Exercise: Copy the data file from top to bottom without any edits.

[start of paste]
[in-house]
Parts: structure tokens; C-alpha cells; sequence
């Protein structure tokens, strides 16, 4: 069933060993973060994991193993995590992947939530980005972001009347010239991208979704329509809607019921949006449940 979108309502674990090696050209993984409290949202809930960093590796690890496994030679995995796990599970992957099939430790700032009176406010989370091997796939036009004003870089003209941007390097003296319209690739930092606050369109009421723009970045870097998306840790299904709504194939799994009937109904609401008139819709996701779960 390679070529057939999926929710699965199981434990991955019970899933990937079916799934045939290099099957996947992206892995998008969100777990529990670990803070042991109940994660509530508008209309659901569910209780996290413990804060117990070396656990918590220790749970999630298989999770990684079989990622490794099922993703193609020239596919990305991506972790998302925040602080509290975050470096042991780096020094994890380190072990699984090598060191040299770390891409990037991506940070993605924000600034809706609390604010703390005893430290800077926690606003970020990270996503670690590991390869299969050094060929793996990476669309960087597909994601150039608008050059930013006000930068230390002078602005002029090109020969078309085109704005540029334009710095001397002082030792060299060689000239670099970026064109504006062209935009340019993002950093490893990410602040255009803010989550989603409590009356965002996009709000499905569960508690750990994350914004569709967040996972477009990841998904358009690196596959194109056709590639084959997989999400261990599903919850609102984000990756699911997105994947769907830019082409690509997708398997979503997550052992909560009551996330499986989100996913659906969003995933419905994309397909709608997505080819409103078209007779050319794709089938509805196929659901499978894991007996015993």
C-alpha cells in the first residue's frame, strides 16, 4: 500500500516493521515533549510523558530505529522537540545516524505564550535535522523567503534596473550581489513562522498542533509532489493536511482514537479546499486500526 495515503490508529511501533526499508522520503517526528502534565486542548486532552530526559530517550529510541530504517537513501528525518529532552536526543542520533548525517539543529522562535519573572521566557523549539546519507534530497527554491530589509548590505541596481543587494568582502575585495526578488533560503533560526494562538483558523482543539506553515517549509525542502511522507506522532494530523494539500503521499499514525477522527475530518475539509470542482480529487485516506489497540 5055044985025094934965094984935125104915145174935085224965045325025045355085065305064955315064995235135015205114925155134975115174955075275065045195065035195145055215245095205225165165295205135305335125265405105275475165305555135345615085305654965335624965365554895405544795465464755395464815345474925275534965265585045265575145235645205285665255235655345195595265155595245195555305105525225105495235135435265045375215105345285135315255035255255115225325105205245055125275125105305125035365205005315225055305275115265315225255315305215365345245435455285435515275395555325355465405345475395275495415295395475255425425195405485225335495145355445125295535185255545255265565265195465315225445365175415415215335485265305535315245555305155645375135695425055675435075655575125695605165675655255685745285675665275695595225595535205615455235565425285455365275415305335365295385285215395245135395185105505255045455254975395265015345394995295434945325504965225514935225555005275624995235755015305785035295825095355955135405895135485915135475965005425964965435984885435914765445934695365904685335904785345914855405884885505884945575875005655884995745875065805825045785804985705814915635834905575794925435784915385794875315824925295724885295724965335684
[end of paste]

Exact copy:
[in-house]
Parts: structure tokens; C-alpha cells; sequence
């Protein structure tokens, strides 16, 4: 069933060993973060994991193993995590992947939530980005972001009347010239991208979704329509809607019921949006449940 979108309502674990090696050209993984409290949202809930960093590796690890496994030679995995796990599970992957099939430790700032009176406010989370091997796939036009004003870089003209941007390097003296319209690739930092606050369109009421723009970045870097998306840790299904709504194939799994009937109904609401008139819709996701779960 390679070529057939999926929710699965199981434990991955019970899933990937079916799934045939290099099957996947992206892995998008969100777990529990670990803070042991109940994660509530508008209309659901569910209780996290413990804060117990070396656990918590220790749970999630298989999770990684079989990622490794099922993703193609020239596919990305991506972790998302925040602080509290975050470096042991780096020094994890380190072990699984090598060191040299770390891409990037991506940070993605924000600034809706609390604010703390005893430290800077926690606003970020990270996503670690590991390869299969050094060929793996990476669309960087597909994601150039608008050059930013006000930068230390002078602005002029090109020969078309085109704005540029334009710095001397002082030792060299060689000239670099970026064109504006062209935009340019993002950093490893990410602040255009803010989550989603409590009356965002996009709000499905569960508690750990994350914004569709967040996972477009990841998904358009690196596959194109056709590639084959997989999400261990599903919850609102984000990756699911997105994947769907830019082409690509997708398997979503997550052992909560009551996330499986989100996913659906969003995933419905994309397909709608997505080819409103078209007779050319794709089938509805196929659901499978894991007996015993």
C-alpha cells in the first residue's frame, strides 16, 4: 500500500516493521515533549510523558530505529522537540545516524505564550535535522523567503534596473550581489513562522498542533509532489493536511482514537479546499486500526 495515503490508529511501533526499508522520503517526528502534565486542548486532552530526559530517550529510541530504517537513501528525518529532552536526543542520533548525517539543529522562535519573572521566557523549539546519507534530497527554491530589509548590505541596481543587494568582502575585495526578488533560503533560526494562538483558523482543539506553515517549509525542502511522507506522532494530523494539500503521499499514525477522527475530518475539509470542482480529487485516506489497540 5055044985025094934965094984935125104915145174935085224965045325025045355085065305064955315064995235135015205114925155134975115174955075275065045195065035195145055215245095205225165165295205135305335125265405105275475165305555135345615085305654965335624965365554895405544795465464755395464815345474925275534965265585045265575145235645205285665255235655345195595265155595245195555305105525225105495235135435265045375215105345285135315255035255255115225325105205245055125275125105305125035365205005315225055305275115265315225255315305215365345245435455285435515275395555325355465405345475395275495415295395475255425425195405485225335495145355445125295535185255545255265565265195465315225445365175415415215335485265305535315245555305155645375135695425055675435075655575125695605165675655255685745285675665275695595225595535205615455235565425285455365275415305335365295385285215395245135395185105505255045455254975395265015345394995295434945325504965225514935225555005275624995235755015305785035295825095355955135405895135485915135475965005425964965435984885435914765445934695365904685335904785345914855405884885505884945575875005655884995745875065805825045785804985705814915635834905575794925435784915385794875315824925295724885295724965335684